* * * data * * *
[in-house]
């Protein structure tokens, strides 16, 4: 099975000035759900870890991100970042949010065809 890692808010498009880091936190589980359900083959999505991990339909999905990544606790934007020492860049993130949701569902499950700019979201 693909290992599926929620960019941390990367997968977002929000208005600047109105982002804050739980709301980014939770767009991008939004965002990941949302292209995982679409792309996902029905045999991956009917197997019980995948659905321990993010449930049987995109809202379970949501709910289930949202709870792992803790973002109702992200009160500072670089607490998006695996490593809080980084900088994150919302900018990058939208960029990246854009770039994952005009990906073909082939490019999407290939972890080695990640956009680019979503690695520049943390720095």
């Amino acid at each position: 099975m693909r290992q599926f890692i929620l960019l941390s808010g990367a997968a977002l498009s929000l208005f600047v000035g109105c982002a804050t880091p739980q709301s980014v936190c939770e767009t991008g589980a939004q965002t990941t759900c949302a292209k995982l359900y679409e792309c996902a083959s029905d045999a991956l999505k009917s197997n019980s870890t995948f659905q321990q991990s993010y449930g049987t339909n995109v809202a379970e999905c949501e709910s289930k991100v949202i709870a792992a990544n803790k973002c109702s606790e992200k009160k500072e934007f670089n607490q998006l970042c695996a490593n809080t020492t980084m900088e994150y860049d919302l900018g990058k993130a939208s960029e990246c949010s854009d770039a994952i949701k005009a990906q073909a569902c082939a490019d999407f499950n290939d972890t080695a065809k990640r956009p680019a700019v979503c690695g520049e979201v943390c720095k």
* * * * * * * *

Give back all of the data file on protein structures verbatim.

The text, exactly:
[in-house]
């Protein structure tokens, strides 16, 4: 099975000035759900870890991100970042949010065809 890692808010498009880091936190589980359900083959999505991990339909999905990544606790934007020492860049993130949701569902499950700019979201 693909290992599926929620960019941390990367997968977002929000208005600047109105982002804050739980709301980014939770767009991008939004965002990941949302292209995982679409792309996902029905045999991956009917197997019980995948659905321990993010449930049987995109809202379970949501709910289930949202709870792992803790973002109702992200009160500072670089607490998006695996490593809080980084900088994150919302900018990058939208960029990246854009770039994952005009990906073909082939490019999407290939972890080695990640956009680019979503690695520049943390720095």
């Amino acid at each position: 099975m693909r290992q599926f890692i929620l960019l941390s808010g990367a997968a977002l498009s929000l208005f600047v000035g109105c982002a804050t880091p739980q709301s980014v936190c939770e767009t991008g589980a939004q965002t990941t759900c949302a292209k995982l359900y679409e792309c996902a083959s029905d045999a991956l999505k009917s197997n019980s870890t995948f659905q321990q991990s993010y449930g049987t339909n995109v809202a379970e999905c949501e709910s289930k991100v949202i709870a792992a990544n803790k973002c109702s606790e992200k009160k500072e934007f670089n607490q998006l970042c695996a490593n809080t020492t980084m900088e994150y860049d919302l900018g990058k993130a939208s960029e990246c949010s854009d770039a994952i949701k005009a990906q073909a569902c082939a490019d999407f499950n290939d972890t080695a065809k990640r956009p680019a700019v979503c690695g520049e979201v943390c720095k």